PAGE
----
South-east Asian super app Grab has cut quarterly losses for the first time in 18 months, sending its shares up 24 per cent after a long decline following a Spac merger in which it listed with a valuation of $40bn.

The Singapore-based group, which went public last year in one of the world’s biggest Spac deals, reported a loss of $435mn for the first quarter on Thursday, 60 per cent lower than the previous three months and its first improvement since the third quarter of 2020.

After plunging more than 80 per cent since its Nasdaq debut, shares in the company jumped after the earnings release to give it a market valuation of $9.7bn.

Concerns about profitability are weighing on technology companies around the world. Across south-east Asia, the ecommerce and ride-hailing industries are dominated by a few big players that have burnt cash to gain market share.

Shares in rival GoTo, another lossmaking business that offers ride-hailing and payment services, have shed almost a fifth of their value following a positive trading debut in Indonesia last month.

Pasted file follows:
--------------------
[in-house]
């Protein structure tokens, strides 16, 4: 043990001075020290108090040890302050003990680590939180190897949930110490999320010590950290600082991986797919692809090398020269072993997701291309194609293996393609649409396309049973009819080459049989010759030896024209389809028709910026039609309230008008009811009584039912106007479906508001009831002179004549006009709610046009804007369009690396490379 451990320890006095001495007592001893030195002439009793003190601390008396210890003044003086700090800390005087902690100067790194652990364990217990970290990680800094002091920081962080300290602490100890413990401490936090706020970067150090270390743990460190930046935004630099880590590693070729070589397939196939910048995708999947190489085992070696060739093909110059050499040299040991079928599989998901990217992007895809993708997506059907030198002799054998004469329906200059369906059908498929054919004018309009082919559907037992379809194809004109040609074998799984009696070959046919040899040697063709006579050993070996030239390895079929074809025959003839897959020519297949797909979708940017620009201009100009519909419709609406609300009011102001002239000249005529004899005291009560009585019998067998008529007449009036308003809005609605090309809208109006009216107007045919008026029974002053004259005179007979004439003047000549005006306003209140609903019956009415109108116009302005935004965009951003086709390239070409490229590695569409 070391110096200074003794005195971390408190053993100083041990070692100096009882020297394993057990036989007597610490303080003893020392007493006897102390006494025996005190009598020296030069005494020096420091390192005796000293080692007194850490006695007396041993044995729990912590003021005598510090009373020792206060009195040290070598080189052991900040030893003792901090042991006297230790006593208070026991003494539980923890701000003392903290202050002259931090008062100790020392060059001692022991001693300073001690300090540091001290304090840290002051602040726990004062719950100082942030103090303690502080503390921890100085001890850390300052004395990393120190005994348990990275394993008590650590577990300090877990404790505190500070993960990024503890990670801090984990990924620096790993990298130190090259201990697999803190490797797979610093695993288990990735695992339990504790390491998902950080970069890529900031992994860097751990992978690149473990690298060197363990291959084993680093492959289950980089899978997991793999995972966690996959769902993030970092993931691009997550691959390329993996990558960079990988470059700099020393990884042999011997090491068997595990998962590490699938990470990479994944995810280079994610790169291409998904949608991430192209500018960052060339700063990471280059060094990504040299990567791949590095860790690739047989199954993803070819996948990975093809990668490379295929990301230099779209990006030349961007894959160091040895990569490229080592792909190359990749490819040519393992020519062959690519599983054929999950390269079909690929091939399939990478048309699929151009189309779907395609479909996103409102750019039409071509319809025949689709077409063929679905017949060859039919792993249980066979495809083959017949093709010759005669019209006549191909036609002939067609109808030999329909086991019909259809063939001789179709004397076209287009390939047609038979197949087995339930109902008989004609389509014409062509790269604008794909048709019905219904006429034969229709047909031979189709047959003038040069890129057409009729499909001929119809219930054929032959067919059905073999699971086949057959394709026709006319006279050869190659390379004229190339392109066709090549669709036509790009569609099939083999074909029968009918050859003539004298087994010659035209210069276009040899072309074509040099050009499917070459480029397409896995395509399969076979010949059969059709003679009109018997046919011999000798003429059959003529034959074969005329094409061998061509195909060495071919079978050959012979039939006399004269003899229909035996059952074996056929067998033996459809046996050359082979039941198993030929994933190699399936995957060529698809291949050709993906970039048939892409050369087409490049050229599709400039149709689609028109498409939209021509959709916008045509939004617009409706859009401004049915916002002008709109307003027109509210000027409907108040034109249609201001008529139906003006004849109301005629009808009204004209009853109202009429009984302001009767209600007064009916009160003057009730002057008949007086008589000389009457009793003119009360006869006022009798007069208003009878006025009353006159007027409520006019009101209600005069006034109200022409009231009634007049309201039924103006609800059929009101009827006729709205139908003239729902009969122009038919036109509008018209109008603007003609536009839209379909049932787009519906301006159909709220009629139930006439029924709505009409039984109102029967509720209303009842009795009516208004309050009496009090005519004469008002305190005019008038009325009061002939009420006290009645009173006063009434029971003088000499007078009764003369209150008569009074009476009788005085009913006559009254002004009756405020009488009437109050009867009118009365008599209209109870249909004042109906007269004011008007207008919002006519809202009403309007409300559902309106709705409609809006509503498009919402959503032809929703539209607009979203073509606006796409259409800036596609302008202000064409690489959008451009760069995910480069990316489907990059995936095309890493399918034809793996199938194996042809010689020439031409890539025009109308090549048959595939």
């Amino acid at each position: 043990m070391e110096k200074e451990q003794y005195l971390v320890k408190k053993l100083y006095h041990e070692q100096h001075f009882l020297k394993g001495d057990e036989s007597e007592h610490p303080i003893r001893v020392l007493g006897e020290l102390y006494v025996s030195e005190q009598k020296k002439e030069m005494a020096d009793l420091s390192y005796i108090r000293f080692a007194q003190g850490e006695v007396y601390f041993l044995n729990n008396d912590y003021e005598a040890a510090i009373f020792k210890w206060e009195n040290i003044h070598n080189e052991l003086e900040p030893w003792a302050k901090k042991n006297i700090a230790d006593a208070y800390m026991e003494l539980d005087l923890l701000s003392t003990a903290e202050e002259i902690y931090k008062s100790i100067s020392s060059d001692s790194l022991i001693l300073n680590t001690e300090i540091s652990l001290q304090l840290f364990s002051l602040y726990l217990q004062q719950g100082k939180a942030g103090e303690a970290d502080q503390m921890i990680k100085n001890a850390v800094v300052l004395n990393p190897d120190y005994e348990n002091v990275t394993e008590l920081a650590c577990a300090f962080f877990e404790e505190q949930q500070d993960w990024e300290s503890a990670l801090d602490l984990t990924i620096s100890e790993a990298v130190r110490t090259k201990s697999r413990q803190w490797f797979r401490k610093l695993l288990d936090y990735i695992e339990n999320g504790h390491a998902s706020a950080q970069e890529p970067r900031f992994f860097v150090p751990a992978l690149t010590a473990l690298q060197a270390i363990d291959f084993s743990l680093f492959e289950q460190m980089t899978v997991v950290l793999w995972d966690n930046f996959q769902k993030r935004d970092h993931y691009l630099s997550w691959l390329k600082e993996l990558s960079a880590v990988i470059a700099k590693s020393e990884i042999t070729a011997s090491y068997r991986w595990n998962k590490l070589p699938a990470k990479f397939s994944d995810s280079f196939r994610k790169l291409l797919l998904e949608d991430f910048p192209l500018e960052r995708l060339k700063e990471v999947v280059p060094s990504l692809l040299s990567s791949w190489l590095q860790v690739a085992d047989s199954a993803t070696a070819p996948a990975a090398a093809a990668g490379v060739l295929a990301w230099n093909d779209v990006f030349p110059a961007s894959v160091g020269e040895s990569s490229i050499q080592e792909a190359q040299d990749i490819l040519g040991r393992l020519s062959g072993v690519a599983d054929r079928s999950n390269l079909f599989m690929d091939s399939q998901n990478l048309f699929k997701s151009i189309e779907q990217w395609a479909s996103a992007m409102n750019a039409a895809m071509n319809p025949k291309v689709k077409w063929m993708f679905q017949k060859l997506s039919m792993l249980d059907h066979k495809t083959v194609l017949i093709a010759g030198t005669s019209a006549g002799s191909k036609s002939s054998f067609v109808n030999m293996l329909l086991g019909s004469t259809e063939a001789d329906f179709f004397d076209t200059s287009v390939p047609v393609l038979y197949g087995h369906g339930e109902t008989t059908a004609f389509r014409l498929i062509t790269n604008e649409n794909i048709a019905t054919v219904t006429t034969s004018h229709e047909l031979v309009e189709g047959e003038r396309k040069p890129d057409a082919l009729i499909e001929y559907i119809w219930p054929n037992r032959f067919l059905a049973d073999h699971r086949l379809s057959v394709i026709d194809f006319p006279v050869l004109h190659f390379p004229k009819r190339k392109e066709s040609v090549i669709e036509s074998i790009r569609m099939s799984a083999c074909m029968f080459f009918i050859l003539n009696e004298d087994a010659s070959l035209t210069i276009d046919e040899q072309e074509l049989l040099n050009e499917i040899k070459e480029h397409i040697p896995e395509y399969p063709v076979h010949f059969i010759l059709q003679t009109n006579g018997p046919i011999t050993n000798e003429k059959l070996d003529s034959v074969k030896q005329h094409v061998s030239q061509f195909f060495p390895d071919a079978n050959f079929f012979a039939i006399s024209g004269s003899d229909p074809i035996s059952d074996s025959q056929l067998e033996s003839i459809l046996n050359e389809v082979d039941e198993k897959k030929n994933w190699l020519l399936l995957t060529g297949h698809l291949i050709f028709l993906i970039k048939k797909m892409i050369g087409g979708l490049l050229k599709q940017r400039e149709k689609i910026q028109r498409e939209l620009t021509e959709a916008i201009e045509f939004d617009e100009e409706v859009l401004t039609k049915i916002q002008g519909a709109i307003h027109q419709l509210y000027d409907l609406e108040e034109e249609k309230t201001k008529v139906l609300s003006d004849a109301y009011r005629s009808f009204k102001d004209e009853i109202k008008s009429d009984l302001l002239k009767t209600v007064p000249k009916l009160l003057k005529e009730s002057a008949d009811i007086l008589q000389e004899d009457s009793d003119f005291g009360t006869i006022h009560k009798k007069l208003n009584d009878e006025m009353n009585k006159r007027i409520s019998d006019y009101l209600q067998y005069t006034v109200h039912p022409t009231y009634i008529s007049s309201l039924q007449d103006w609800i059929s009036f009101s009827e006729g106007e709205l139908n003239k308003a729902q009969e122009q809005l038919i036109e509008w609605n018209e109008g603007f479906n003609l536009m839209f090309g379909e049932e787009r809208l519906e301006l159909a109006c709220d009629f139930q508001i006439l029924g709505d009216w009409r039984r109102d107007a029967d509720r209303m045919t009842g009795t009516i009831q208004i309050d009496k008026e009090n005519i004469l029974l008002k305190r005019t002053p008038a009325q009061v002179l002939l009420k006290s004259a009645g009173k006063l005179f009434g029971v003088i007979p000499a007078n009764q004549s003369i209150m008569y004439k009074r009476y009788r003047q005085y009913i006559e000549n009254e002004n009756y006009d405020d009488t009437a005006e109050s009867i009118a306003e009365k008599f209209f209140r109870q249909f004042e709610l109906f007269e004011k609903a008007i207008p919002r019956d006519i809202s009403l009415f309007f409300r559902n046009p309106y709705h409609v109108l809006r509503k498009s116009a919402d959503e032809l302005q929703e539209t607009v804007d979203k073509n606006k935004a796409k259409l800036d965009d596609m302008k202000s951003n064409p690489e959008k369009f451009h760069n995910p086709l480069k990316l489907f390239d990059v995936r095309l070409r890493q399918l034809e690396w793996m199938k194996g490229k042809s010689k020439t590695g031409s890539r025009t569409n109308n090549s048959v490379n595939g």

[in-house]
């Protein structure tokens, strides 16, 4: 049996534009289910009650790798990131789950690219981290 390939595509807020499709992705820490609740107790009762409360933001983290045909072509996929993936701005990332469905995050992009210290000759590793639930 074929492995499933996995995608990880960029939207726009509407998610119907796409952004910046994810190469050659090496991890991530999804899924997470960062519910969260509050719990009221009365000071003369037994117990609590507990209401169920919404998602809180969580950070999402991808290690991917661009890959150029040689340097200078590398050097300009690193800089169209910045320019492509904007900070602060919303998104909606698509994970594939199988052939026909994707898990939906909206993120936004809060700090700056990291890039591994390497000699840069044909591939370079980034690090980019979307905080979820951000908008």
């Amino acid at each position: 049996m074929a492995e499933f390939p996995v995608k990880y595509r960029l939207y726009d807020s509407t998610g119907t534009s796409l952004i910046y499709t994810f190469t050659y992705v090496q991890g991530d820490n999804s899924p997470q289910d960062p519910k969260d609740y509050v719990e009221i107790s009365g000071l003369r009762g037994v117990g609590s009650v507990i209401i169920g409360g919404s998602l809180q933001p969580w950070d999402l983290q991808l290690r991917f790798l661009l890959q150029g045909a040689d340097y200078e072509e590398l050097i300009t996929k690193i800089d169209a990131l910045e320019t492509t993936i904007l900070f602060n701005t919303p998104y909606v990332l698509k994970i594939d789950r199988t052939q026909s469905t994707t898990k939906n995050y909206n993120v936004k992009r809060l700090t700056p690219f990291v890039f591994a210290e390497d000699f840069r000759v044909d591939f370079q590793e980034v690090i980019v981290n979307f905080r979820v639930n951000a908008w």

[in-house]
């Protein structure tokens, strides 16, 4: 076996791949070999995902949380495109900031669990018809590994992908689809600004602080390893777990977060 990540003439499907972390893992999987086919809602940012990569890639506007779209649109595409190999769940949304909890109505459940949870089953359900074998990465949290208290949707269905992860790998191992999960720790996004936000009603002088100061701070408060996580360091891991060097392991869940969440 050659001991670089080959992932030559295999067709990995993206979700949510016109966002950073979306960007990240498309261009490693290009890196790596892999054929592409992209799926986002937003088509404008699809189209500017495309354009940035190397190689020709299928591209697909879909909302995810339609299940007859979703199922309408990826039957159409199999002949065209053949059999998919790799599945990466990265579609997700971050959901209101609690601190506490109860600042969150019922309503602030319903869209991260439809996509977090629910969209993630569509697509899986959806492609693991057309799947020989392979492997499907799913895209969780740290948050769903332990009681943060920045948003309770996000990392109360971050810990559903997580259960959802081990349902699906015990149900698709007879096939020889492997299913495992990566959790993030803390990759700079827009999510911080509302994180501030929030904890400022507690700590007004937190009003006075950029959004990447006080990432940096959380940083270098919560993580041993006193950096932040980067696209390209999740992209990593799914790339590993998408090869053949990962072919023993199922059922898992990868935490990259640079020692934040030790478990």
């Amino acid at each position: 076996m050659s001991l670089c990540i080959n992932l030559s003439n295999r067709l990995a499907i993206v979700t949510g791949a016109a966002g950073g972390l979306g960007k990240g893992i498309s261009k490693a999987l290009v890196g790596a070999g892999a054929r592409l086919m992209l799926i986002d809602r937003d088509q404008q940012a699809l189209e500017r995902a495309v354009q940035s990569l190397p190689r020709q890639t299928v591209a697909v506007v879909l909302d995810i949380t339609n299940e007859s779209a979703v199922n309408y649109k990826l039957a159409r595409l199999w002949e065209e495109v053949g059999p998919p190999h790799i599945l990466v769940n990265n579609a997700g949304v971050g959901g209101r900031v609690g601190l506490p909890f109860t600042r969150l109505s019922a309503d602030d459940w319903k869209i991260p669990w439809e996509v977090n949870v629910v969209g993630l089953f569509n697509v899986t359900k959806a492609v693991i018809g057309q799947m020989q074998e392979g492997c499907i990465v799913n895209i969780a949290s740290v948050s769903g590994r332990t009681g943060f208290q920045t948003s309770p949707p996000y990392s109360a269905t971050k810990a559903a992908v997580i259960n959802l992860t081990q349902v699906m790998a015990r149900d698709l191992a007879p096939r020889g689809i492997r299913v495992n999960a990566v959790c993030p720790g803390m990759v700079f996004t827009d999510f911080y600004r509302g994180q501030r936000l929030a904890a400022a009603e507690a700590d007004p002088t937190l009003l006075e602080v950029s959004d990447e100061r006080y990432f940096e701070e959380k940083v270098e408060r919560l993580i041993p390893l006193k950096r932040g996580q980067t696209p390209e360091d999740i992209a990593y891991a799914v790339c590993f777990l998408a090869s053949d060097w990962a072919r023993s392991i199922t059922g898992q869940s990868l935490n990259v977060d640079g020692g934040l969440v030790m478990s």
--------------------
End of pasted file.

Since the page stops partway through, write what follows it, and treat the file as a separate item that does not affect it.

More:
Sea, another big digital payments provider, said this week that losses had increased 37 per cent year on year to $580.1mn in the first quarter.

During a call with analysts, Grab chief executive Anthony Tan said the company was “laser-focused on meeting our profitability targets”. He added that Grab, which provides food delivery, e-scooters and insurance services, would seek to do this by “optimising” costs and preparing its core businesses for recovery as it emerges from the coronavirus pandemic.

But Nirgunan Tiruchelvam, a south-east Asian tech analyst at Tellimer, said he did not expect the company to reach net profitability until the end of 2024. Spending on advertising and incentives for consumers and drivers, such as discounts and extra commissions, could keep rising until then, he added.

Grab said it expected to record revenues of at least $1.2bn for the full year, an increase of 78 per cent over the previous 12 months as the easing of pandemic restrictions increases demand for ride-hailing services. The number of drivers working for the company had returned to the highest level since the second quarter of 2020, it added.

“Our first-quarter results are a testament to the resilience of south-east Asia’s economy as we move past the worst of the pandemic restrictions. We are optimistic that our business will continue to strengthen as more countries pivot to living with Covid-19,” said Tan.

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